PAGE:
Tuesday, April 14, 2015

Adjust your Reading Habits with Google Search Tools

Recently I was working with a group of fourth grade teachers on North Carolina Lighthouses and the comment came up from one of the teachers.  "Doing a Google search is difficult for some of our students because they are not able to understand some of what they are reading.  I wish there was an easier way for them to research material that is more aligned to how they read."  I let them know that Google has a built in feature that would allow them to filter their search results by reading level.  The looks I received from the group were more along the lines of how Mr. Spock raised and inquisitive eyebrow to Captain Kirk.  Of course the next thing I knew we were hip deep going step by step through the process of figuring out what to do.  I had not seen a group of teachers this engaged in a while and with a tool that I thought everyone knew about.  Boy was I wrong.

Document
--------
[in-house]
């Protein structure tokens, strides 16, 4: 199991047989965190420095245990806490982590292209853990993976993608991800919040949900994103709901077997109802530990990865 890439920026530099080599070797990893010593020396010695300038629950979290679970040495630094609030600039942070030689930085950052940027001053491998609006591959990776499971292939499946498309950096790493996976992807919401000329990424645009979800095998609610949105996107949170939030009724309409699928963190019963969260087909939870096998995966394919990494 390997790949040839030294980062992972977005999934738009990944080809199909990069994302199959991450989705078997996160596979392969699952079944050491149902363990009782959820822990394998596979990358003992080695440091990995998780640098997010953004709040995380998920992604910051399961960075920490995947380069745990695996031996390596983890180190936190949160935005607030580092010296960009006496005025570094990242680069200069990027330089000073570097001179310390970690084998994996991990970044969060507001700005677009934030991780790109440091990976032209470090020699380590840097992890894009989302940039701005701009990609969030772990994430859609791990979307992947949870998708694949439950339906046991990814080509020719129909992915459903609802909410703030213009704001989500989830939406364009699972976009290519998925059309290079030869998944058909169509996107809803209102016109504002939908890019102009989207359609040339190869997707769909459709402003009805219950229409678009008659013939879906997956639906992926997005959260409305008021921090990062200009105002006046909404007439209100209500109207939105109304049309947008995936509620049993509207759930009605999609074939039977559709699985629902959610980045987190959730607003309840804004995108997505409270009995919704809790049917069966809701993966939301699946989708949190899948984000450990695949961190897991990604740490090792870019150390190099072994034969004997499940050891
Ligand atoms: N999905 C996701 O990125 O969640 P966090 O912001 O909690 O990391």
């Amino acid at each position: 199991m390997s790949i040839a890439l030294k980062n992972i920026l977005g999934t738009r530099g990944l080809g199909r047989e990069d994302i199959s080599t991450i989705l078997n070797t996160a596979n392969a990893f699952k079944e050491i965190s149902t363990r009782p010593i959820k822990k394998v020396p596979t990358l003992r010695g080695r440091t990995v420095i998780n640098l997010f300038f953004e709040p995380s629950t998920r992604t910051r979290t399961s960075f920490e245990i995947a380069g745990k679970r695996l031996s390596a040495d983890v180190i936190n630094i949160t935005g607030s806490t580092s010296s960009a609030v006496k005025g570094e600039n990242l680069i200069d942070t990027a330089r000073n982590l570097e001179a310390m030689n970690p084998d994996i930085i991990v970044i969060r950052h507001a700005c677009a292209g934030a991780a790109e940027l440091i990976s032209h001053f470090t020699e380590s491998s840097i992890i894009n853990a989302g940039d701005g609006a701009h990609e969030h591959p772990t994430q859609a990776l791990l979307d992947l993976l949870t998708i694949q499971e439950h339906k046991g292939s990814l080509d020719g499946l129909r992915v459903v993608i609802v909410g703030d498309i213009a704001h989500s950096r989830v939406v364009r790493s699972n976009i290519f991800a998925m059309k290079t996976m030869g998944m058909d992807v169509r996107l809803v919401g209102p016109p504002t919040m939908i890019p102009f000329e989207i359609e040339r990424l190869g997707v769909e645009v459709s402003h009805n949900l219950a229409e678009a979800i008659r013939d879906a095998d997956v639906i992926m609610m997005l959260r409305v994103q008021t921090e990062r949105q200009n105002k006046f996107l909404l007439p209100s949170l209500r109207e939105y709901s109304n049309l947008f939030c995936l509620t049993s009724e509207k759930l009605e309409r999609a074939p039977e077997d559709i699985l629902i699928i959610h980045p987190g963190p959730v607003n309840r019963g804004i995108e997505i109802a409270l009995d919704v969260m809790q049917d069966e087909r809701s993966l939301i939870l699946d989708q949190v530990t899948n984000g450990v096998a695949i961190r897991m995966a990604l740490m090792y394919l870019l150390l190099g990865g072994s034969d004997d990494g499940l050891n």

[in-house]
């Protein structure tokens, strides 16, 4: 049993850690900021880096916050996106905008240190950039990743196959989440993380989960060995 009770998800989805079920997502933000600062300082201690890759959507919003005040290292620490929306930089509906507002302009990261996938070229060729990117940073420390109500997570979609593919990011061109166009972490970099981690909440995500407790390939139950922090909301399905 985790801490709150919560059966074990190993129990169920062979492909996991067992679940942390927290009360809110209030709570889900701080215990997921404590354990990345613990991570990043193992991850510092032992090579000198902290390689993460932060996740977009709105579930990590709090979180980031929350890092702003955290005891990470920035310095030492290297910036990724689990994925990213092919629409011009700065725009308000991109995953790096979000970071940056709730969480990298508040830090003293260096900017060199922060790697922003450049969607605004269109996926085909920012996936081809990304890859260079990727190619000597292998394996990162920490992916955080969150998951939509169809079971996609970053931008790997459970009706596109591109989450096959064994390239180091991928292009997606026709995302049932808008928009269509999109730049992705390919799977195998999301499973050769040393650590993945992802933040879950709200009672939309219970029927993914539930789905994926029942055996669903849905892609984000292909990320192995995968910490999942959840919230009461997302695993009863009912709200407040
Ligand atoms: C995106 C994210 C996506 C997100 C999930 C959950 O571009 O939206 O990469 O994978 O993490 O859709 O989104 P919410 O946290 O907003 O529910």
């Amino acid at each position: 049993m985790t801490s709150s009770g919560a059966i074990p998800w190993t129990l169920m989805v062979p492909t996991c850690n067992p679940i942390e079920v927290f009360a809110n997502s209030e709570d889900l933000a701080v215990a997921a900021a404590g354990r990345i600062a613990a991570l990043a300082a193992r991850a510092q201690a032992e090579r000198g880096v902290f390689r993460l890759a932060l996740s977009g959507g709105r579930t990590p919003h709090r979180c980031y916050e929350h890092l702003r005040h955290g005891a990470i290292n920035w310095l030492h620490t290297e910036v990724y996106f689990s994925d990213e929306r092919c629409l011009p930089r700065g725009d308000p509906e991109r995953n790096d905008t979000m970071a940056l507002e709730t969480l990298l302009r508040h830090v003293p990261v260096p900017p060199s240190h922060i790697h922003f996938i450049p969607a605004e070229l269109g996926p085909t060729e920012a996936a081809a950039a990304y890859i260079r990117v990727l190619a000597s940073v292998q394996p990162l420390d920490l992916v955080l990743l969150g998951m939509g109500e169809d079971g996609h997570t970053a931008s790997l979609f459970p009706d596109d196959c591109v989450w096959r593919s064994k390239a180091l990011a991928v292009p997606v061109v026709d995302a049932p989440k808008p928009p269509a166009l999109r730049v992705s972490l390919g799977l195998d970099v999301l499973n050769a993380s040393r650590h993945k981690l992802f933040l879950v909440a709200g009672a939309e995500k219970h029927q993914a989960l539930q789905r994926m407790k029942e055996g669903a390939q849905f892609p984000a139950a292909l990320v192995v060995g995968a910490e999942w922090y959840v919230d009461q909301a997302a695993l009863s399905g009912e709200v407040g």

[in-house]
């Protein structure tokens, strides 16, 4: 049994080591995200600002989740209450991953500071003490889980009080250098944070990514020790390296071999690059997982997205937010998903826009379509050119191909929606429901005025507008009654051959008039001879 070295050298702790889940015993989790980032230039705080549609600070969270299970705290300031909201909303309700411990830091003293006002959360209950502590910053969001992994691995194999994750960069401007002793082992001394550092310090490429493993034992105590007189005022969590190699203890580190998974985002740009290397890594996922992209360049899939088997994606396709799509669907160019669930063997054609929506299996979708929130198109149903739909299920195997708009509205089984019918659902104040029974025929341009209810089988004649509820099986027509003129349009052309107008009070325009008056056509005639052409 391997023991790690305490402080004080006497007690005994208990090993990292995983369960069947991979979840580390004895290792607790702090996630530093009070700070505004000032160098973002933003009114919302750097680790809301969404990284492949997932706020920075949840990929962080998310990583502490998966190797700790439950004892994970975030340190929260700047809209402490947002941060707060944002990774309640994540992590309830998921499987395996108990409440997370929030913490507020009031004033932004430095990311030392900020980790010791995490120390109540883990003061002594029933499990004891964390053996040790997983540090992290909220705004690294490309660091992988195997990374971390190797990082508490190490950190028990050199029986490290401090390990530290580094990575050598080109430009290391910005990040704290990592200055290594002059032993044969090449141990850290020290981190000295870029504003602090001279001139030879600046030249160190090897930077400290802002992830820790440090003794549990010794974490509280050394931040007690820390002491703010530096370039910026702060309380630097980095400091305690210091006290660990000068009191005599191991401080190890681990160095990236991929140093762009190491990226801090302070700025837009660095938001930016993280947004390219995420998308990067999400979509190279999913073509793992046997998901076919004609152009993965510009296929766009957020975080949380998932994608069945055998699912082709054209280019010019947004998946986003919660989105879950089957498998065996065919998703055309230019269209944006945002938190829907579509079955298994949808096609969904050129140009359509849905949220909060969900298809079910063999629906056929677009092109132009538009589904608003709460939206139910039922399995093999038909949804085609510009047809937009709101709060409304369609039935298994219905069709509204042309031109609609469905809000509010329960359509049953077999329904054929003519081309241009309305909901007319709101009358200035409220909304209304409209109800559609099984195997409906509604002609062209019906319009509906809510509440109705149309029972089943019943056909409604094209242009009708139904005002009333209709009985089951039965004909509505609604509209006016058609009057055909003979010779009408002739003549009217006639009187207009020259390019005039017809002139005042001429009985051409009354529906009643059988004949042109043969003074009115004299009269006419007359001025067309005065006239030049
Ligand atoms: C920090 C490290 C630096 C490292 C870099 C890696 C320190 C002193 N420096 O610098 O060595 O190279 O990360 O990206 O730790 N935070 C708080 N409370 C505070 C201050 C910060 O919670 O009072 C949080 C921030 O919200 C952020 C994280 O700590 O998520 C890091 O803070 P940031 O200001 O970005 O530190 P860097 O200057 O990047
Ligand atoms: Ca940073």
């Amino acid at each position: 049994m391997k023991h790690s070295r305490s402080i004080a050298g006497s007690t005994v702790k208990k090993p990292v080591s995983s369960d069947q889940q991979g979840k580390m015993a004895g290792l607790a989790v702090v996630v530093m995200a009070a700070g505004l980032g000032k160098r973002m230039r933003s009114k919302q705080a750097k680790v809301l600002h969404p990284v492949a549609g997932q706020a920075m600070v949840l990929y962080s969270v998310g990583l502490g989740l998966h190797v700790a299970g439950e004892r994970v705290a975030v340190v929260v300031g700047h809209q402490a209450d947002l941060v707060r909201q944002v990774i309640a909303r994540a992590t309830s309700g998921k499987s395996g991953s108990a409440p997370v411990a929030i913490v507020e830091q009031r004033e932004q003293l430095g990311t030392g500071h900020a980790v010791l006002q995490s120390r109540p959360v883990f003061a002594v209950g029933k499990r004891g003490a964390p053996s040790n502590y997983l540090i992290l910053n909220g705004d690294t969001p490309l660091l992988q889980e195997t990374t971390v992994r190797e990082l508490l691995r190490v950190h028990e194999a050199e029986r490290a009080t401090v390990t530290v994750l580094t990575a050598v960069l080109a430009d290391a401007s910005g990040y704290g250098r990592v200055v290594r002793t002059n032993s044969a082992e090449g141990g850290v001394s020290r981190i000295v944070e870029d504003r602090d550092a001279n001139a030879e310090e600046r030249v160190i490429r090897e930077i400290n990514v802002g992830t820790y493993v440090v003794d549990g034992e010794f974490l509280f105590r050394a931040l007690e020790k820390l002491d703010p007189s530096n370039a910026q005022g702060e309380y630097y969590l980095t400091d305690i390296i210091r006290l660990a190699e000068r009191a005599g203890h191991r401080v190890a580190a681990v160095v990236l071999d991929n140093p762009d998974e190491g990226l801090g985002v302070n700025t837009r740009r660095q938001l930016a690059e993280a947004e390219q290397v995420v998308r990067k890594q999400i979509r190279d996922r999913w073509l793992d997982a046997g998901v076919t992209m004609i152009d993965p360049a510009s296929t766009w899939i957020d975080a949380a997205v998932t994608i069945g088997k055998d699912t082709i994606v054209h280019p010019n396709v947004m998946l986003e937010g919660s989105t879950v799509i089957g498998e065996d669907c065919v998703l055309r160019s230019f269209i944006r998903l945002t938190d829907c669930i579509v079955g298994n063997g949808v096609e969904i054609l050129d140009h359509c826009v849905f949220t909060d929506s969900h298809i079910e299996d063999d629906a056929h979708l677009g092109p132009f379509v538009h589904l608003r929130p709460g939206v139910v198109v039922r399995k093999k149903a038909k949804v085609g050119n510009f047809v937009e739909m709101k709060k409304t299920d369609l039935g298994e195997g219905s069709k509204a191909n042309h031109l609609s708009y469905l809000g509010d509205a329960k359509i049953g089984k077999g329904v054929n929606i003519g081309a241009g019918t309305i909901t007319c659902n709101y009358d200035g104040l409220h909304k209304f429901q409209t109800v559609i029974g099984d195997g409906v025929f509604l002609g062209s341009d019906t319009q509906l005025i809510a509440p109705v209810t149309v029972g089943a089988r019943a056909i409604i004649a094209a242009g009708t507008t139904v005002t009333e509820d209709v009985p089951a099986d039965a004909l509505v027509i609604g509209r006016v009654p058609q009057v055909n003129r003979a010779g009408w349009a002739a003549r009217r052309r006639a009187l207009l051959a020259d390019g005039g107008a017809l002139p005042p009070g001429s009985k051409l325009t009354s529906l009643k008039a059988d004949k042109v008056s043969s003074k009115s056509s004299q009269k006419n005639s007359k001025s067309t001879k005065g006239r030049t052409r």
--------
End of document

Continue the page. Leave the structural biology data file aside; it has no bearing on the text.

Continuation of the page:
If you have not used the Google Reading Level filter here is a quick three step tutorial on how to get things setup and working.

  • Enter your Search material into the Google Search box.
  • Click on the Search tools button after Google displays your search results.
  • Click on the All results drop down menu and select Reading level

The search results will then be reorganized according to the reading level and displayed by Google in a table similar to the one below.  Google identifies the reading levels as Basic, Intermediate and Advanced.

One additional option with the table above is that it is functional, so you could click on Intermediate and it will reorder your search results one step further.

I have to say that I had a great time working with this group of teachers and they were very appreciative of the information that I had shared with and showed them how to use in a classroom setting with students.  Most told me later that they used the Google Reading level filter on their next research topic with their students.  

It seems, to me, to be a tool that does not get enough credit for what it could do for students.  So give it a try, and see for yourself, the next time you are working with students on a research topic to see if things make more sense.